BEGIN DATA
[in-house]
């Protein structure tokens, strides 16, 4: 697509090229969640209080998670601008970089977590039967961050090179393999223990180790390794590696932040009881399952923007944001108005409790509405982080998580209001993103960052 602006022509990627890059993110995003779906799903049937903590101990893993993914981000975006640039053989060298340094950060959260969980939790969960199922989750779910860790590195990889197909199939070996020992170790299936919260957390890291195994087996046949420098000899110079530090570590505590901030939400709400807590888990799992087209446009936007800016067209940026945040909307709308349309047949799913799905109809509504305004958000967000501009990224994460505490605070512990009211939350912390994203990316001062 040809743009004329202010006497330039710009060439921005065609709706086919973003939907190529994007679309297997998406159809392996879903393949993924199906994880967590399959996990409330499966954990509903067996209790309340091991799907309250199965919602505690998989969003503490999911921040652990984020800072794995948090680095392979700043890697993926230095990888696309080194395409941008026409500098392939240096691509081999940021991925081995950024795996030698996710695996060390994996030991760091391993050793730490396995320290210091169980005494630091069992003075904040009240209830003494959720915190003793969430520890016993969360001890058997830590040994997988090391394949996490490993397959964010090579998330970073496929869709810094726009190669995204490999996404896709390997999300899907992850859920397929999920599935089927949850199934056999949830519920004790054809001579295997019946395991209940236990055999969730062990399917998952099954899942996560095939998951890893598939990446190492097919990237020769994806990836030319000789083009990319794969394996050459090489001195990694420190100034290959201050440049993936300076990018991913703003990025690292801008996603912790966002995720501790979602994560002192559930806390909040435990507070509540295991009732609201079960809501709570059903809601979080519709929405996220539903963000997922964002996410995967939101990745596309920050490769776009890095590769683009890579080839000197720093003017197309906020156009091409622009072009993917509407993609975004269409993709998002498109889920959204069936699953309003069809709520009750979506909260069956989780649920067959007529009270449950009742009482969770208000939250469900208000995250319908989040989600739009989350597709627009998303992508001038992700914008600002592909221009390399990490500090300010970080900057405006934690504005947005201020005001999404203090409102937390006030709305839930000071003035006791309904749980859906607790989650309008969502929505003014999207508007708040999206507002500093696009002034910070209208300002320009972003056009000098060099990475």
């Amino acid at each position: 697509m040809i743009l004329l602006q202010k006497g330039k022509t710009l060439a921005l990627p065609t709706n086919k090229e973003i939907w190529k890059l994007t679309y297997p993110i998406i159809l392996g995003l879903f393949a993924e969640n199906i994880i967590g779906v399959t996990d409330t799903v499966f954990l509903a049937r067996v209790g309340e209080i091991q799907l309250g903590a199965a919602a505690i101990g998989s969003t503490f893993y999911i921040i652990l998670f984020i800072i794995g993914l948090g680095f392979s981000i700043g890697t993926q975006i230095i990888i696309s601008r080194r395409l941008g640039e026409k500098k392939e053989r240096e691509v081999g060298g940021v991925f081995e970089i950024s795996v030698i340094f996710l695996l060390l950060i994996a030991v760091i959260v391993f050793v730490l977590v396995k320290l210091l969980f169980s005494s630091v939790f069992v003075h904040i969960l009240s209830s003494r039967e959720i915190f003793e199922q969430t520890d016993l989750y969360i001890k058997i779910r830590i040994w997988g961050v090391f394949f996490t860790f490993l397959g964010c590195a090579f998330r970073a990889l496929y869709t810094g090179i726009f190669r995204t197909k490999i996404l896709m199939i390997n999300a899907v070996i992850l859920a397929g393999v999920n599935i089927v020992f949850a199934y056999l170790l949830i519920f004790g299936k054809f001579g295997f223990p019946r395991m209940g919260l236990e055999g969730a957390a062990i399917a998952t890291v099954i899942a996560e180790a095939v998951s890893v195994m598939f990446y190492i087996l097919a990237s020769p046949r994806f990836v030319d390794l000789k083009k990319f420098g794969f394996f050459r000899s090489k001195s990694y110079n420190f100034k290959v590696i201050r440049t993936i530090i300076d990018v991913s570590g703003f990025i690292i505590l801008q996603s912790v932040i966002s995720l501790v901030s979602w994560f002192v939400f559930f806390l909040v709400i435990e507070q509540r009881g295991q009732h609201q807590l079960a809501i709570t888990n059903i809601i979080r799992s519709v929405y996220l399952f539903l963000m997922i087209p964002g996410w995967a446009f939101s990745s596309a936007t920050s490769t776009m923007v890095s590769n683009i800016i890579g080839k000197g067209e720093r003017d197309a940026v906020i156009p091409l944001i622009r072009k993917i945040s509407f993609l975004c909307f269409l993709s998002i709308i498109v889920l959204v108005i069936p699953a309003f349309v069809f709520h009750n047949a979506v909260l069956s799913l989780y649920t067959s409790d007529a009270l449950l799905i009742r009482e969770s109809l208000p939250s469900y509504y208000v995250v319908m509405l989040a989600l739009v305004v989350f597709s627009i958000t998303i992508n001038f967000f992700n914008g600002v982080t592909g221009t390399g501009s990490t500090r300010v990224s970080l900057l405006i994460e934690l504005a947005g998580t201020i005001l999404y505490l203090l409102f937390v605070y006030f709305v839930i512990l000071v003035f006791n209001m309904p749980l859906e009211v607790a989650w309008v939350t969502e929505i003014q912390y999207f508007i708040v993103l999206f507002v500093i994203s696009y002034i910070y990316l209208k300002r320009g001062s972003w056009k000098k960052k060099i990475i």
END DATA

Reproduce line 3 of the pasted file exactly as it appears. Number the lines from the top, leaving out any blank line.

């Amino acid at each position: 697509m040809i743009l004329l602006q202010k006497g330039k022509t710009l060439a921005l990627p065609t709706n086919k090229e973003i939907w190529k890059l994007t679309y297997p993110i998406i159809l392996g995003l879903f393949a993924e969640n199906i994880i967590g779906v399959t996990d409330t799903v499966f954990l509903a049937r067996v209790g309340e209080i091991q799907l309250g903590a199965a919602a505690i101990g998989s969003t503490f893993y999911i921040i652990l998670f984020i800072i794995g993914l948090g680095f392979s981000i700043g890697t993926q975006i230095i990888i696309s601008r080194r395409l941008g640039e026409k500098k392939e053989r240096e691509v081999g060298g940021v991925f081995e970089i950024s795996v030698i340094f996710l695996l060390l950060i994996a030991v760091i959260v391993f050793v730490l977590v396995k320290l210091l969980f169980s005494s630091v939790f069992v003075h904040i969960l009240s209830s003494r039967e959720i915190f003793e199922q969430t520890d016993l989750y969360i001890k058997i779910r830590i040994w997988g961050v090391f394949f996490t860790f490993l397959g964010c590195a090579f998330r970073a990889l496929y869709t810094g090179i726009f190669r995204t197909k490999i996404l896709m199939i390997n999300a899907v070996i992850l859920a397929g393999v999920n599935i089927v020992f949850a199934y056999l170790l949830i519920f004790g299936k054809f001579g295997f223990p019946r395991m209940g919260l236990e055999g969730a957390a062990i399917a998952t890291v099954i899942a996560e180790a095939v998951s890893v195994m598939f990446y190492i087996l097919a990237s020769p046949r994806f990836v030319d390794l000789k083009k990319f420098g794969f394996f050459r000899s090489k001195s990694y110079n420190f100034k290959v590696i201050r440049t993936i530090i300076d990018v991913s570590g703003f990025i690292i505590l801008q996603s912790v932040i966002s995720l501790v901030s979602w994560f002192v939400f559930f806390l909040v709400i435990e507070q509540r009881g295991q009732h609201q807590l079960a809501i709570t888990n059903i809601i979080r799992s519709v929405y996220l399952f539903l963000m997922i087209p964002g996410w995967a446009f939101s990745s596309a936007t920050s490769t776009m923007v890095s590769n683009i800016i890579g080839k000197g067209e720093r003017d197309a940026v906020i156009p091409l944001i622009r072009k993917i945040s509407f993609l975004c909307f269409l993709s998002i709308i498109v889920l959204v108005i069936p699953a309003f349309v069809f709520h009750n047949a979506v909260l069956s799913l989780y649920t067959s409790d007529a009270l449950l799905i009742r009482e969770s109809l208000p939250s469900y509504y208000v995250v319908m509405l989040a989600l739009v305004v989350f597709s627009i958000t998303i992508n001038f967000f992700n914008g600002v982080t592909g221009t390399g501009s990490t500090r300010v990224s970080l900057l405006i994460e934690l504005a947005g998580t201020i005001l999404y505490l203090l409102f937390v605070y006030f709305v839930i512990l000071v003035f006791n209001m309904p749980l859906e009211v607790a989650w309008v939350t969502e929505i003014q912390y999207f508007i708040v993103l999206f507002v500093i994203s696009y002034i910070y990316l209208k300002r320009g001062s972003w056009k000098k960052k060099i990475i």